The more difficult it is for innovators to obtain timely patent infringement rulings and meaningful remedies in U.S. courts, the more popular and relevant certain German courts, especially the ones in Mannheim and Munich, become. In the second half of this week, two key Google services -- Google Maps and the Google Play app and content store -- are going to be at issue in German courtrooms:
On Thursday, the Munich I Regional Court will hold a trial at which Google (the parent company) and its wholly-owned subsidiary Motorola Mobility have to defend themselves against Microsoft's assertion that Google Maps (with a particular focus on the Google Maps Android app) infringes EP0845124 on a "computer system for identifying local resources and method therefor".
In a press release issued this morning the court, which ordered a handful of patent injunctions against Android-based devices in 2012 (three in Apple's favor and two over Microsoft patents), describes this trial as "the climax to date in the so-called smartphone wars" and mentions that Microsoft is seeking, among other remedies, an injunction against the operation of Google Maps "on, inter alia, smartphones".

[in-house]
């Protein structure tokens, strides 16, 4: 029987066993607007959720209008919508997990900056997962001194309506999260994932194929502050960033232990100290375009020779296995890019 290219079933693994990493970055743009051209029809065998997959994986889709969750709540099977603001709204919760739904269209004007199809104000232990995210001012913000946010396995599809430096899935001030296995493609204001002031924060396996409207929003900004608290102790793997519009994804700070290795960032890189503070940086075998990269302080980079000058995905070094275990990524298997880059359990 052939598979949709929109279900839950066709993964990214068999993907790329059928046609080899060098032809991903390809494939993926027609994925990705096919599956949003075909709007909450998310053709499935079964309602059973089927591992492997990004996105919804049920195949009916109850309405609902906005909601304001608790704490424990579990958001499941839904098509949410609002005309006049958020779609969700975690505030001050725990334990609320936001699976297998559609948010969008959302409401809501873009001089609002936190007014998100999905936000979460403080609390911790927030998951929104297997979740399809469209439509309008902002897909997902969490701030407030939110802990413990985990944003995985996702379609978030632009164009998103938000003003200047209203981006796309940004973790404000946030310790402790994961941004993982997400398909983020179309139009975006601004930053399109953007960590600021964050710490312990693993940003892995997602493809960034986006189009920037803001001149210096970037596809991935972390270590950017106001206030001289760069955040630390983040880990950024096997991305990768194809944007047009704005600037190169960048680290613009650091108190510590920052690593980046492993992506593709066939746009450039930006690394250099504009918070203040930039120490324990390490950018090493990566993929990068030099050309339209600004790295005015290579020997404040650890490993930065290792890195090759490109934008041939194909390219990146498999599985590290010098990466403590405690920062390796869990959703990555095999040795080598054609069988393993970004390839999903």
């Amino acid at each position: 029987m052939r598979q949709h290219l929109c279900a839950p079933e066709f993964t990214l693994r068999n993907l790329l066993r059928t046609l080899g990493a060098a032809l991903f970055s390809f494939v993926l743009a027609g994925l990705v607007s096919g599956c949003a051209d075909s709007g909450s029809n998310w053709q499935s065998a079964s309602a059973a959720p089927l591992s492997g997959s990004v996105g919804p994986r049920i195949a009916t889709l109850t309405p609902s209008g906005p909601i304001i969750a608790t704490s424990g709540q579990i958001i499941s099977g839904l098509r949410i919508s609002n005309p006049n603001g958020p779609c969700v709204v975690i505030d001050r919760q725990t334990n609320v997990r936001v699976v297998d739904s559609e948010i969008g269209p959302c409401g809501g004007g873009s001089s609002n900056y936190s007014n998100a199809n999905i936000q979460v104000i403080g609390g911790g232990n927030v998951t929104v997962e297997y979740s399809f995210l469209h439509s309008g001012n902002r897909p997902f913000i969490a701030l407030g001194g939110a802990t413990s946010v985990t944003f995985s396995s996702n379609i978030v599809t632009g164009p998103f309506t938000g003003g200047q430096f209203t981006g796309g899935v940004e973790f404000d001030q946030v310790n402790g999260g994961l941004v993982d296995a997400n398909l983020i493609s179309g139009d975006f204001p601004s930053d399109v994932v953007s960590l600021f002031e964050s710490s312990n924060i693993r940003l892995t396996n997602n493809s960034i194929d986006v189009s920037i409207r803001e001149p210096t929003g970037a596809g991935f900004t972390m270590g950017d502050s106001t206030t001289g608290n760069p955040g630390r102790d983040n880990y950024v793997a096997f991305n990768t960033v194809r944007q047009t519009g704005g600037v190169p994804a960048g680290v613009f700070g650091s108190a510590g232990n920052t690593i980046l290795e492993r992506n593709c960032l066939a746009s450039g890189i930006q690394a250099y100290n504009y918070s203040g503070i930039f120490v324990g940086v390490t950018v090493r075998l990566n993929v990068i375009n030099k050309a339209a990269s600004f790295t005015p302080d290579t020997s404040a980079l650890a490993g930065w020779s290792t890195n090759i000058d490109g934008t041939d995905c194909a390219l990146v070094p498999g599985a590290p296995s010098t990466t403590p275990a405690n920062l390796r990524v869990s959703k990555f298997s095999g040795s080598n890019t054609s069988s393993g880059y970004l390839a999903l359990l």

Microsoft originally sued only Motorola Mobility, but the micromanaged Google subsidiary, which is routinely represented by Google officials at German hearings and trials, denied knowledge of how Google's server farms integrate map image data and geographic search results. For lack of a German procedure comparable to U.S. discovery, the only efficient way for Microsoft to force Google to come clean was to target Google itself, which now requires it to explicitly deny the infringement contentions if it seeks to defend itself in Judge Dr. Matthias Zigann's court.
In a totally unrelated case that also happens to target a core Google service offered on smartphones, Nokia is suing HTC in Mannheim over its distribution of the Google Play app and content store client, which allegedly infringes EP0812120 on a "method for using services offered by a telecommunication network, a telecommunication system and a terminal for it". Judge Andreas Voss ("Voß" in German) of the Mannheim Regional Court will announce a decision, which may or may not be a final ruling, on Friday.
The outcome of this lawsuit cannot be predicted based on how the trial went. The Mannheim Regional Court was on the verge of adjudging Nokia's claims over this patent against Apple in June 2011, but a week before the scheduled ruling, Apple and Nokia settled. Observers felt that Nokia was likely to prevail over Apple on this one.
Nokia is also suing ViewSonic over this patent.
Google is a third-party intervenor in the Google Play actions.
Device makers bear the brunt of Android patent infringement lawsuits, but the Google Maps and Google Play cases are particularly important to Google because they target online services that licensed Android devicers must ship (Google would not allow them to rely on third-party app stores or mapping services) and that are absolutely key not only to the Android user experience but also to Google's revenue generation through online advertising and the sale of apps and content.
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